Frog in my pen
I'm sure you've heard of the term, "I've got a frog in my throat." 99 times out of 100--the person is not referring to an actual reptile that has hopped down their windpipe unbeknownst, though last summer frogs were beyond reasonable numbers in my backyard. (See July's blog posting: Wild Kingdom or Unexpected Sanctuary for more on the frogs.) The vast majority of "frogs" in throats are actually emotion or nerves. Emotion can make it difficult to get words out.
Emotion is like a cloud floating above us, unnoticed while we buzz about our daily routines, until they gather and rain. Just as clouds can shed water, emotion can become too much to ignore. The frog in my throat presented more like a frog in my pen. I couldn't get words out on paper--aside from the necessary words for correspondence and work-related writing.
When my mother passed away at the beginning of last year my work-in-progress, which is a middle grade novel that focuses on a secret garden, got dropped suddenly from my list of "things to do." For some, grief and creativity work well together. For me, grief is a head space hog. It saunters in, plunks down with elbows boldly claiming what I understood to be a shared armrest. Shoes kick off, cell phone conversation blares--smelly and loud all at once. Grief is the most obnoxious and inconsiderate airplane seat mate imaginable. There will be no relaxing, no focusing, no enjoyment on a flight alongside grief.
Creativity evaporated. I had been really enjoying my work-in-progress, Secret Lives of Leaves, up until my attention was no longer my own and grief took hold of all my senses, sucked out my reserves of energy--insisted on getting my full attention. Clearing my mind became impossible. Time passed. A whole year. Then, a couple weeks ago--I sat down to write the next chapter of that novel. One great thing about middle grade is that it allows for shorter chapters. So, I talked myself into writing a paragraph, then two--then, might as well finish the page . . . as I rounded the corner to the next page, I developed a scene in my head and had to follow it at least until page two. The result was a 6-page chapter.
It felt so good to get a little further on a fun project that had so long lay dormant, just as I had been getting to the good part: the secret garden! One year later, I find myself at the other end of the emotional spectrum. The juxtapositions of life border on comedy--satire, really.
One year after my mother's passing, I am distracted again by emotion. A frog in my pen. But, this time it is excited emotion as I await word from my brother that his first baby has been born. He and his wife are at the hospital, setting out on a journey that will change life as they've known it forever.
Want some more irony?
That chapter I finally wrote after so long is titled, "The Journey." Good luck on your journey as it twists, turns, stops and starts.
Sometimes you just need to make a good old mind map to think about how a character fits into your story--only to discover that perhaps that character is the very axle (or axis?) around which the story twines and climbs and blooms. That's an exciting feeling for a writer, but that's just a feeling. Now, there needs to be the writing derived from the feeling. Like a surfer catching a wave--you must swim out into an unpredictable ocean with all your strength, look for it, wait for something worth following, then go for it. Get yourself up on that board and enjoy the ride. :)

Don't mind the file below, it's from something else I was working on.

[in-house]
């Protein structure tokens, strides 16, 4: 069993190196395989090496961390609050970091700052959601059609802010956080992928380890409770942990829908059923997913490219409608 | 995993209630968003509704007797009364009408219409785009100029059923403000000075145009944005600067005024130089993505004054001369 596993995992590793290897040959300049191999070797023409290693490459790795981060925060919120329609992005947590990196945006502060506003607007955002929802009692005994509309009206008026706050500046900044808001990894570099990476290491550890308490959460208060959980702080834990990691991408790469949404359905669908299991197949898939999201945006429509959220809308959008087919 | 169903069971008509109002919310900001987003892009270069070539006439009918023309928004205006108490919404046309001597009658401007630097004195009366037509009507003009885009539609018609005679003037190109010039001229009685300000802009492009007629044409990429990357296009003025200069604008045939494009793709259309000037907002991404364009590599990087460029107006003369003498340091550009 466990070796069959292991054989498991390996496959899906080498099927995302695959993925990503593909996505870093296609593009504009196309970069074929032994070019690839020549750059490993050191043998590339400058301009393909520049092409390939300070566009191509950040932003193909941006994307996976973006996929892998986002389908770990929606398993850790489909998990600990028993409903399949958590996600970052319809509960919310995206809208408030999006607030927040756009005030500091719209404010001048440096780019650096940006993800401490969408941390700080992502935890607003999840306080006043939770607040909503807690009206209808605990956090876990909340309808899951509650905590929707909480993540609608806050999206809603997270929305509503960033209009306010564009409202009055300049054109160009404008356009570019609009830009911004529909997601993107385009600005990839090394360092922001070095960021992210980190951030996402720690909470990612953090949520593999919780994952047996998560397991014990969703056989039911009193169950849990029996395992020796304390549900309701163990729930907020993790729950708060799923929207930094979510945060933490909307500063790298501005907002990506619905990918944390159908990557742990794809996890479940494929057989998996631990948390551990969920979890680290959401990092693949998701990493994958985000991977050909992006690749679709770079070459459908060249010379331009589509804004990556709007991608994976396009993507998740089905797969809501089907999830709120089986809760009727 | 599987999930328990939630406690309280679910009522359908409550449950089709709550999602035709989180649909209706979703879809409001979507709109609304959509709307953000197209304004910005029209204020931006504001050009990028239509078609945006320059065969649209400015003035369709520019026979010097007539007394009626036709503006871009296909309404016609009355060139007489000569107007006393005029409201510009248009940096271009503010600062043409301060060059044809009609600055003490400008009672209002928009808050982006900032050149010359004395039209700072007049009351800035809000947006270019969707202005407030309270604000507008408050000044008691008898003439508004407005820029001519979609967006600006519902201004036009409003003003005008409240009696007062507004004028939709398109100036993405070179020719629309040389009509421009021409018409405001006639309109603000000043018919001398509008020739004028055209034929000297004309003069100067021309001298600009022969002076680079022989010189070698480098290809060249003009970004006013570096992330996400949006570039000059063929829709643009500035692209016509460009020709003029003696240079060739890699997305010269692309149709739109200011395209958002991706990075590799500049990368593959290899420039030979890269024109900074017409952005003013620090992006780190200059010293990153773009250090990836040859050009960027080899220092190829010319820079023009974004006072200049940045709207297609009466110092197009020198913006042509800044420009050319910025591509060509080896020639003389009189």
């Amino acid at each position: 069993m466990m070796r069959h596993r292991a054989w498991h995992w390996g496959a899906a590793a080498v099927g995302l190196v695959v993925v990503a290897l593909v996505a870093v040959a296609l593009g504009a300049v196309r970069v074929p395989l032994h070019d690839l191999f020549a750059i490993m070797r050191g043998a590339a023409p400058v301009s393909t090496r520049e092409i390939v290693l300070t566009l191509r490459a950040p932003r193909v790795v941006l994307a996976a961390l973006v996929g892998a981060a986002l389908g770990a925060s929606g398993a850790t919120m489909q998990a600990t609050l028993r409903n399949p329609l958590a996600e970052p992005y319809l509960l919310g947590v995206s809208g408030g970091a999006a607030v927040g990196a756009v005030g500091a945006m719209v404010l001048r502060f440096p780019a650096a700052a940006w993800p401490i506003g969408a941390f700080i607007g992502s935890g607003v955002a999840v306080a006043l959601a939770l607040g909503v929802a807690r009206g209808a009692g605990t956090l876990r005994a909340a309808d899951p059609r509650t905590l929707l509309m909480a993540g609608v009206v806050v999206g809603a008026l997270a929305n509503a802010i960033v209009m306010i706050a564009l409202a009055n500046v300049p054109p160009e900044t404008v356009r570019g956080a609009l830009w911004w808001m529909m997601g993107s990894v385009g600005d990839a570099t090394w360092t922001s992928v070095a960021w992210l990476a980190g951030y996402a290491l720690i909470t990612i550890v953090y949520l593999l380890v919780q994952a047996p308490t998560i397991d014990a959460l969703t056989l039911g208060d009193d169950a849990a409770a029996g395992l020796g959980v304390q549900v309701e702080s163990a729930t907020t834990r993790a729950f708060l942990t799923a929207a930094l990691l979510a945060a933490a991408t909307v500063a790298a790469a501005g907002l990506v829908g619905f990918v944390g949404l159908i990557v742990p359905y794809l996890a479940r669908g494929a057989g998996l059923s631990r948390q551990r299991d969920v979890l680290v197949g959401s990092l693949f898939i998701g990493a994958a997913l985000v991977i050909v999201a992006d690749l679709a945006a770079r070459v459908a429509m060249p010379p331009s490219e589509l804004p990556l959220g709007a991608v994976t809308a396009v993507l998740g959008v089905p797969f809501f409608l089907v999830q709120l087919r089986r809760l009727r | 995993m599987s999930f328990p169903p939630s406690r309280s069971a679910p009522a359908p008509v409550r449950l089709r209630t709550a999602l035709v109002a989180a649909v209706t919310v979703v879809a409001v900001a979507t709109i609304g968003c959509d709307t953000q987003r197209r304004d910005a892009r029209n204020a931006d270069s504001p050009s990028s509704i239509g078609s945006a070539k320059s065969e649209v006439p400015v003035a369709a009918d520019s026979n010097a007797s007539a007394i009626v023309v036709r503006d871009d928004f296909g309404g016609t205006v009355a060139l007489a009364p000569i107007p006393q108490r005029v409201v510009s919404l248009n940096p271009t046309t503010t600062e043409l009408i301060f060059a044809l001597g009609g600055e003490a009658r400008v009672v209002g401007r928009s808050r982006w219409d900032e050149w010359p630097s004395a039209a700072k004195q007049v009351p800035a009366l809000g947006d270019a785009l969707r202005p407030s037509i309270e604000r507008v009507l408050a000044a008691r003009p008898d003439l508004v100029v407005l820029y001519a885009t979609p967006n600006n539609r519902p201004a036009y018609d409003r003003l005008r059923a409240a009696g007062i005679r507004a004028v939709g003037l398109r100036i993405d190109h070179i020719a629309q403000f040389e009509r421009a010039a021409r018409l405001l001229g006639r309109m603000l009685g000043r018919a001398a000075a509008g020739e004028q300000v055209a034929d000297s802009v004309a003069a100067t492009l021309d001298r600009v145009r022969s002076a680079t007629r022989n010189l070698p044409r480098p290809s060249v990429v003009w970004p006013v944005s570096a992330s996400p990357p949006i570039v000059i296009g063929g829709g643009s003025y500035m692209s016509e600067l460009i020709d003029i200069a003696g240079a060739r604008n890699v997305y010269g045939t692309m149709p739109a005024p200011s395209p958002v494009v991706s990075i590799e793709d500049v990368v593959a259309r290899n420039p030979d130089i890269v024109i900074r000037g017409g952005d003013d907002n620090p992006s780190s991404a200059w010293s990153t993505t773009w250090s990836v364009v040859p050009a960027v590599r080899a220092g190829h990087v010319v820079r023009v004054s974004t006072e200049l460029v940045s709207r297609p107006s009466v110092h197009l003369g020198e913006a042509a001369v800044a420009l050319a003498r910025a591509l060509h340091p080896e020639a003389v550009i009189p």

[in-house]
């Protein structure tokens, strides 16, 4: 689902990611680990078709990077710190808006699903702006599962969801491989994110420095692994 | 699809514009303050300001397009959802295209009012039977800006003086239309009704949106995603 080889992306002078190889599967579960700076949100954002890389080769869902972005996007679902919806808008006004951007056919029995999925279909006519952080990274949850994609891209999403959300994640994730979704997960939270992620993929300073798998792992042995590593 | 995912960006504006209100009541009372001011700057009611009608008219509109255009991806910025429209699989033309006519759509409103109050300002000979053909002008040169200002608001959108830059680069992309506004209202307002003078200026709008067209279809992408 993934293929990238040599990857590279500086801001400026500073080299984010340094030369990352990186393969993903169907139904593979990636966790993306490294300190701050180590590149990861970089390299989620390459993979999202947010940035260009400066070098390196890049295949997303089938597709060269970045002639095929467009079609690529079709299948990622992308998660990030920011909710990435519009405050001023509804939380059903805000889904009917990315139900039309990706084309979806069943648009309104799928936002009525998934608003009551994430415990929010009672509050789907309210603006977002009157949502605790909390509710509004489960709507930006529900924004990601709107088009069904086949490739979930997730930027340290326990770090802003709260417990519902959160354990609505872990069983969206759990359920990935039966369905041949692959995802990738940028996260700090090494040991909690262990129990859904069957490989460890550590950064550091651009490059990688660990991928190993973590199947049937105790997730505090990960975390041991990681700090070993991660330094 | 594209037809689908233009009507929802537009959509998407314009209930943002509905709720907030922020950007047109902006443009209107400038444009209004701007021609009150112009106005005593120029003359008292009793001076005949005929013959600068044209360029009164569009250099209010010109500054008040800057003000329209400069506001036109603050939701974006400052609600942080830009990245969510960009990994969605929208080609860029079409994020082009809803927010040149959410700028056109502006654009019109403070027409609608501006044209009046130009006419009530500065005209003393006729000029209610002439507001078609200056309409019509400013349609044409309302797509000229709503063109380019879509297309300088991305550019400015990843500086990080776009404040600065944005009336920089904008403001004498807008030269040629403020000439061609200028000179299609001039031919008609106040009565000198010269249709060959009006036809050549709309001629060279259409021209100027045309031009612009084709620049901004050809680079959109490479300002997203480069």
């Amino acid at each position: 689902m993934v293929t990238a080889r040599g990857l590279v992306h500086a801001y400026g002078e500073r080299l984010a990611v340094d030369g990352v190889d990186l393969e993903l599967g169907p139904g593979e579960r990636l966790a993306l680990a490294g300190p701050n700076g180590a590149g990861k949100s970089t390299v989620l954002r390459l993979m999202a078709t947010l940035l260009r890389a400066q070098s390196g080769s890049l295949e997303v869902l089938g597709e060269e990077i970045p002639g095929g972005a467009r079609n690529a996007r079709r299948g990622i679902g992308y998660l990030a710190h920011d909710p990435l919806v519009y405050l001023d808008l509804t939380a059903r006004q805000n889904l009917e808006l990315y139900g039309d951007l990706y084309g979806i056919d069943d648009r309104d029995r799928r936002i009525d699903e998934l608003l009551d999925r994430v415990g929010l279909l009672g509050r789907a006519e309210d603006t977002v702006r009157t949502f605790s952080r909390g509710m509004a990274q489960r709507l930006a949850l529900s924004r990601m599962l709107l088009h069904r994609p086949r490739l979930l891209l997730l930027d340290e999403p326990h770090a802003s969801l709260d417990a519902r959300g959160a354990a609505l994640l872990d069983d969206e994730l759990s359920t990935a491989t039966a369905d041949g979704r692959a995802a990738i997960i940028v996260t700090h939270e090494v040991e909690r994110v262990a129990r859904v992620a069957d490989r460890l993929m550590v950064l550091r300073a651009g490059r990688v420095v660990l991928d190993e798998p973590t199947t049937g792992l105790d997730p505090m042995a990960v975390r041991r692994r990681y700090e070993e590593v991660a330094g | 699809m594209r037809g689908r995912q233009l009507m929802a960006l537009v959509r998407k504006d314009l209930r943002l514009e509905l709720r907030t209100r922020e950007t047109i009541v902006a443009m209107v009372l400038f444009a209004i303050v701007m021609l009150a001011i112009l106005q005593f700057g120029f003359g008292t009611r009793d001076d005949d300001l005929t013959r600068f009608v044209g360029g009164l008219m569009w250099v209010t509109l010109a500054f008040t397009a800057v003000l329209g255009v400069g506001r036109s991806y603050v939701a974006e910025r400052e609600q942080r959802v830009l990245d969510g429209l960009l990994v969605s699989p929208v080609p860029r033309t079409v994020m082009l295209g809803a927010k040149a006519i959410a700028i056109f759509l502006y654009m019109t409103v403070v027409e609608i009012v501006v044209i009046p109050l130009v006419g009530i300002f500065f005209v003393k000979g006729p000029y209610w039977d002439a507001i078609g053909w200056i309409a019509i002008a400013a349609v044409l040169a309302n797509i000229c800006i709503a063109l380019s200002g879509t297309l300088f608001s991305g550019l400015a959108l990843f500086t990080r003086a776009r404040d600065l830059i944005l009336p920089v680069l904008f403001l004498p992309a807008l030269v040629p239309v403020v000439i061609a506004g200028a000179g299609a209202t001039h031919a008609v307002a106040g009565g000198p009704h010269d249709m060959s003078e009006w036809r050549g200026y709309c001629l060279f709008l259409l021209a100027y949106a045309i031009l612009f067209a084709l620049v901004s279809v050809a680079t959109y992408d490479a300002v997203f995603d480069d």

Lingering Essence of Loss
It's been a while. Since, the writing--in here.
With a blog titled, "Dear Diary" I wanted to write, "Dear Diary, my mother passed away less than a month ago and I'm finding it hard to write. Why does grief take up so much room in my head? Why does it feel like such a relief to write what I'm thinking in my paper journal with my pen, but when it comes to typing in this Diary---I just don't want to?"
And that's a problem, for a writer. "Writer's block" seems to take on a whole new, debilitating strength after the loss of a loved one. It makes me think of the children's book I used to read to my children called, Sometimes I Like to Curl Up in a Ball by Vicki Churchill & Charles Fuge. For some reason, when I'm sad or overwhelmed, I want to get as small as I can. And, in an effort to get as small as I can I pull in my arms and legs and tuck my chin down.
It's hard to write when you're in a ball.
Writing is an extension of who I am and I suppose stretching myself out so publicly on a page is simply unappealing. It's the last thing I want to do because, well--when you lose someone you love you really don't want to do much at all. But I'm still a mother, wife, sister, friend, neighbor, volunteer, citizen and, still, I am a daughter--with all that continues to come with such a role even without the mother to show for anymore.
Loss happens and then--weeks, months, years later the essence of it still lingers. In sentimental human ways and in demandingly impersonal, bureaucratic ways. It suddenly shows up when you least expect it and seems to have abated only to soon make it clear it has not.
And so this blog post is me putting the key in the ignition, turning with a sigh and knowing I need to turn the engine over every now and then to be sure the car will run in the future even if my heart just isn't in it today. But it will be. I have to believe that.
I need to try to not look too long into the void or it will swallow me. We humans have a habit of steering into what we're staring into. That's dangerous. So, I need to know the void is there in order not to fall into it and then avert my eyes, focus on the living, put one foot in front of the other and walk towards the light no matter how far off it appears at this moment.
Easier said than done. I know.
But, it's a start:)